Recurring national stories of Tesla recalls paint a difficult picture for the consumer looking for a long-term, dependable vehicle. Additionally, these vehicles are notorious for worsened performance in extreme heat and cold. In the cold, the driving range constricts due to battery issues, and the potential for an overheated battery worries consumers in warmer climates. Public EV chargers, of which there are not nearly enough, also experience performance problems depending on the severity of the weather. Indeed, there was notable publicity of frozen chargers and dead EVs during a severe cold snap this past winter.

The rest of the market may not share the enthusiasm of early adopters, instead prioritizing reliability and affordability over exciting new technology. In general, people are holding onto their vehicles much longer now. The average age of a car on the road in the United States was 12.5 years in 2023. New and used cars remain expensive as the industry still lags behind pre-COVID manufacturing rates.

Despite all these headwinds, EV adoption will continue to increase over time, and suppliers shouldn’t be too quick to abandon their EV investments. Federal investment in EV infrastructure continues to soar, and states are following suit as they hope to expand urban charging facilities. New tax credits have rolled out for EV purchases, as well. The demand isn’t there currently, but these moves should positively impact that in the coming years.

The big three domestic automakers may be slowing down their EV plans, but even GM hopes to ramp back up to their previously intended pace of production by 2025. Major players still see an opportunity and want to get this right, but it will take longer than expected due to factors of demand, pricing, supply chains, labor costs and more.

How Suppliers Can Respond to These Challenges

For some suppliers, this slowdown presents an opportunity. If you haven’t already invested in EV part R&D and manufacturing, your business has a chance to catch up now. Of course, with the benefit of hindsight, it’d be wise not to overleverage too quickly on EVs, but the window to become a player in this space has cracked open. Leaning into still-profitable ICE parts production can also be reasonable in the short term.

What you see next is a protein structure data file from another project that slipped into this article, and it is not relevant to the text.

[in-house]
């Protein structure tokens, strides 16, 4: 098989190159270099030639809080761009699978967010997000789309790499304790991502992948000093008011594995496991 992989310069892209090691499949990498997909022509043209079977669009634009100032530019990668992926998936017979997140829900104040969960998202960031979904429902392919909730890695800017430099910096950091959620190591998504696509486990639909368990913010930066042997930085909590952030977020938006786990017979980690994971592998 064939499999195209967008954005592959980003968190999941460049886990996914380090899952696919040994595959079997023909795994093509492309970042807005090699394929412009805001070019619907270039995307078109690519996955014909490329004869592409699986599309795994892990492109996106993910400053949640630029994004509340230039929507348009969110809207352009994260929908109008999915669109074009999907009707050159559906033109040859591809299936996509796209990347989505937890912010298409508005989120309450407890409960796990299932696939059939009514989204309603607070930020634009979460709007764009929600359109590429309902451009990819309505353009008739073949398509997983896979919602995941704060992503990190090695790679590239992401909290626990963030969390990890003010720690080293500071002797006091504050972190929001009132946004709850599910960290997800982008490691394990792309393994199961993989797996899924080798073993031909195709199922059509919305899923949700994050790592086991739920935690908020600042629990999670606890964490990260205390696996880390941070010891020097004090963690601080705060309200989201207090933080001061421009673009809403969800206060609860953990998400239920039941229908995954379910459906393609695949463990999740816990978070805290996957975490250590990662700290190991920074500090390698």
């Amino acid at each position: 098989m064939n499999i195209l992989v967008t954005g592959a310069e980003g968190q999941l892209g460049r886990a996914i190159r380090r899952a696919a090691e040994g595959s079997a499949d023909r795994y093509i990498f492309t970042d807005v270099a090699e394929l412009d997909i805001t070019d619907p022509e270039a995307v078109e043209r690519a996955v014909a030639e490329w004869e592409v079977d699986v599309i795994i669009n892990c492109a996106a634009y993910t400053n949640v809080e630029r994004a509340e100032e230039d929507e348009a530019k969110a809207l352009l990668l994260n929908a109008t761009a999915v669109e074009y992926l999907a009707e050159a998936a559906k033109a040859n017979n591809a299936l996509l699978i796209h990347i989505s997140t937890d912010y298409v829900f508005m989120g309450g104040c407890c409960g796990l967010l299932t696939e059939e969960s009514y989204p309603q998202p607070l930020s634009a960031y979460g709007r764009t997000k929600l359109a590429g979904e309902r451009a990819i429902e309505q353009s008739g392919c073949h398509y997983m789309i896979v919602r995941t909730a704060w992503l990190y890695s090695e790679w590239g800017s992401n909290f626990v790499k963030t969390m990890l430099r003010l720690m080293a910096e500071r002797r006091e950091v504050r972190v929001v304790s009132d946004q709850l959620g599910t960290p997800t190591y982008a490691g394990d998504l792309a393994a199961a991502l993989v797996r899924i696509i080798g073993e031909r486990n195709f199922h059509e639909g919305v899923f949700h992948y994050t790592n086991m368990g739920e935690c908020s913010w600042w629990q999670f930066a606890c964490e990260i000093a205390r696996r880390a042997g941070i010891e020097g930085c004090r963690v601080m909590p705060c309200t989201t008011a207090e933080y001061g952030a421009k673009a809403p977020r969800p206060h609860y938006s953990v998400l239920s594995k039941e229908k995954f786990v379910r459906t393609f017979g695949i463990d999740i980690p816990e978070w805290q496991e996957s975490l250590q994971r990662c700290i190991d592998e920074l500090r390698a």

However, the situation is trickier for suppliers who have already made lofty EV investments to fulfill volume that may not materialize any time soon. Suppliers have long been at the mercy of inflated order projections from automakers. Rarely are there any penalties when an automaker doesn’t require the amount of volume for which they were quoted, leaving suppliers with hefty sunk costs to absorb. One remedy is to seek acceleration of any EV tooling payments owed by customers or reimbursement of EV capital expenditures that are not being absorbed due to the lack of volume.

While some may find rare luck inserting price-adjustment clauses into their automaker contracts to offset potential costs of volume changes or other input costs, most lack the leverage to win those terms. However, suppliers can approach their customers for short-term or permanent price increases if they are prepared with a detailed presentation supported by sufficient data. It can be an exhausting process, but it could be worth the results.

For the time being, it’s still important to work with your customers to reduce capital expenses as much as possible until the volume materializes. Otherwise, look to reduce expenditures where you can to help weather the storm.


The EV industry may struggle to deliver on the steep growth trajectory it projected over these last few years, especially in the near future. As automakers stall on their planned production due to increased labor costs, supply chain issues and lower consumer demand, suppliers will need to be nimble. The industry continues to receive significant government resources and private investment, but many of those projects may take years to come to fruition.

Suppliers might not have that much time, though, due to unfulfilled volume. While the threat to your business may be serious, it doesn’t have to be existential. With an effective restructuring strategy, your business can survive this slowdown and position itself in time for what could be a more sustainable EV upswing.